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The European Film Academy has started a fund-raising campaign in its bid to free jailed Oleg Sentsov, the Ukrainian director sentenced this week to 20 years hard labor by a Russian military court.
The court found Sentsov guilty of terrorism, charges his lawyers and supporters say were trumped up by Moscow to silence a director critical of Russia’s military actions in Crimea.
The EFA has been calling for Sentsov’s release since he was arrested by Russian authorities in Ukraine last year. But the cause is “now gaining momentum,” EFA deputy chair Mike Downey told The Hollywood Reporter.
“It is incredible that so many voices from Russia have responded and their ranks are growing,” said Downey. “Now is the time to boost the fund we have set up to support Oleg’s children and support his legal fees. Should the appeal next week fail, we will be in for the long haul and every penny will count. The European Film Academy and film makers all over the world will not give up the protest until Oleg is freed and re-united with his family.”
Supporters can make their donations to an account via a link on the EFA’s website.
The EFA appeal coincides with the launch by Amnesty International of a petition calling for Sentsov’s freedom.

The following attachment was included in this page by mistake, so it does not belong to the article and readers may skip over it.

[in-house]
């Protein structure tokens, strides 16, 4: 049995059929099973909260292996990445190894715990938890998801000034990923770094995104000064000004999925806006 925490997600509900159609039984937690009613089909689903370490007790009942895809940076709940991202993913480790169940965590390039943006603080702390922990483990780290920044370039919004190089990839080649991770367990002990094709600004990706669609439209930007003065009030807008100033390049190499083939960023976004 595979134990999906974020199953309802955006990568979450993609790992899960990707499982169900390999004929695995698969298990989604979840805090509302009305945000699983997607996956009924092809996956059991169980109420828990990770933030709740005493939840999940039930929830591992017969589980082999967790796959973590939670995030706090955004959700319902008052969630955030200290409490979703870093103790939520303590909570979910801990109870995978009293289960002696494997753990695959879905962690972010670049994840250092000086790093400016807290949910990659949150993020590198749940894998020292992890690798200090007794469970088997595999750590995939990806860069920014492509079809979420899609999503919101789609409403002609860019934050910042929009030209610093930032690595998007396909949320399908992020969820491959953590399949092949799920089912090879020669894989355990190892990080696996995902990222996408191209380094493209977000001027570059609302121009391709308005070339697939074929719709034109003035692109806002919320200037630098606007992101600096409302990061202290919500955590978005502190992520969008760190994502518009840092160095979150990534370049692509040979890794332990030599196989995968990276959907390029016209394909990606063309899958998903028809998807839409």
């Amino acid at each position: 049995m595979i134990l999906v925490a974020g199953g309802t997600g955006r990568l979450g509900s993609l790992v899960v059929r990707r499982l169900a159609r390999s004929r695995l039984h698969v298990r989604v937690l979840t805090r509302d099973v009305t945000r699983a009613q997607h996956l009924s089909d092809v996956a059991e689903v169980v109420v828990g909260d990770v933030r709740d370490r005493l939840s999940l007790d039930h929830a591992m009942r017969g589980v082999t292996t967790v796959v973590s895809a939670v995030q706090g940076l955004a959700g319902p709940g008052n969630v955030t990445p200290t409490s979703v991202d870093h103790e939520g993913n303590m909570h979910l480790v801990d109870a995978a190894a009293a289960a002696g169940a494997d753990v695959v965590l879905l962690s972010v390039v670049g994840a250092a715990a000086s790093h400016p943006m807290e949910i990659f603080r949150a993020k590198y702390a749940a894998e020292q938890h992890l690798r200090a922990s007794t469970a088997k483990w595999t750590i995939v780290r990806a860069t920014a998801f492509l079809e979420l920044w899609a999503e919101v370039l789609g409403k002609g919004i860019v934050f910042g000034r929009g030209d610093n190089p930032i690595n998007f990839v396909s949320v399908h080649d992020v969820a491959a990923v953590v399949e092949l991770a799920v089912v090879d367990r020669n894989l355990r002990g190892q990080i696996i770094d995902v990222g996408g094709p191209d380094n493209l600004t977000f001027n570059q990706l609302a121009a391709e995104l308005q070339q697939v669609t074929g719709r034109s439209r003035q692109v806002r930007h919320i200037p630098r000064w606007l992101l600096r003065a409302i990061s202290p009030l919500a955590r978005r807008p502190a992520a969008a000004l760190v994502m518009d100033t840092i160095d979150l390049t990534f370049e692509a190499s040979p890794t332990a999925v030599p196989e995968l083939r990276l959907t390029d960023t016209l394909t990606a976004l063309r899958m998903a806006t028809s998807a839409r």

The human rights organization says the trial was “unfair” and that no one was injured in the alleged ‘terrorist’ acts. It calls for people to write to the Russian prosecutor general urging that he overturn Sentsov’s conviction and that of alleged co-conspirator Alexander Kolchenko, who was sentenced to 10 years.
The sentences have drawn a chorus of international criticism.
Geoffrey Pyatt, U.S. ambassador to Ukraine, condemned the “Russian farce of a ‘legal process’ and the U.S. State Department said the verdict was a “clear miscarriage of justice.”
The EU’s foreign policy chief Federica Mogherini said the EU considered the case a “breach of international law” and called for Sentsov’s immediate release.
In recent days a number of leading figures from the Russian film industry have called for Sentsov’s freedom.
On Wednesday, Alexander Sokurov — whose series of films about the abuse of human power included portraits of Hitler, Lenin and Japanese emperor Hirohito — said he did “not believe a word” of the charges against Senstov and his sentencing made him feel “ashamed to be Russian.”
The EFA funds appeal follows more than a year of campaigning for Sentsov’s freedom since he was seized at his home in Crimea by Russian security agents and flown to Moscow. Sentsov claims he was beaten and tortured but refused to confess to charges of plotting to blow up a statue of Lenin and setting fire to offices of a Russian political party in Simferopol.
His conviction was based on confessions of two co-accused who told the court they had also been tortured. Prosecutors alleged that bruising Sentsov said was caused by beatings was the result of his own “sadomasochistic sexual games.”
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